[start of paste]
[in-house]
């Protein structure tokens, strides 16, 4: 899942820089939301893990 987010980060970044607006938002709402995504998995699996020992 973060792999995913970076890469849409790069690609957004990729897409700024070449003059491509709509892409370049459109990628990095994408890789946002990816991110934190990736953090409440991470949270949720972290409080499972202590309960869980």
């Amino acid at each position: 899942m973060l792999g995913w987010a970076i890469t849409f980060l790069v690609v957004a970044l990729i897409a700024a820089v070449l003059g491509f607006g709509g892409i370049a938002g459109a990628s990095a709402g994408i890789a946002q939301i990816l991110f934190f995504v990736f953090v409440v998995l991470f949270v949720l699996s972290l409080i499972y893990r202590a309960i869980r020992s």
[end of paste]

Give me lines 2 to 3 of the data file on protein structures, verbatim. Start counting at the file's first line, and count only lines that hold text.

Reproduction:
């Protein structure tokens, strides 16, 4: 899942820089939301893990 987010980060970044607006938002709402995504998995699996020992 973060792999995913970076890469849409790069690609957004990729897409700024070449003059491509709509892409370049459109990628990095994408890789946002990816991110934190990736953090409440991470949270949720972290409080499972202590309960869980």
């Amino acid at each position: 899942m973060l792999g995913w987010a970076i890469t849409f980060l790069v690609v957004a970044l990729i897409a700024a820089v070449l003059g491509f607006g709509g892409i370049a938002g459109a990628s990095a709402g994408i890789a946002q939301i990816l991110f934190f995504v990736f953090v409440v998995l991470f949270v949720l699996s972290l409080i499972y893990r202590a309960i869980r020992s």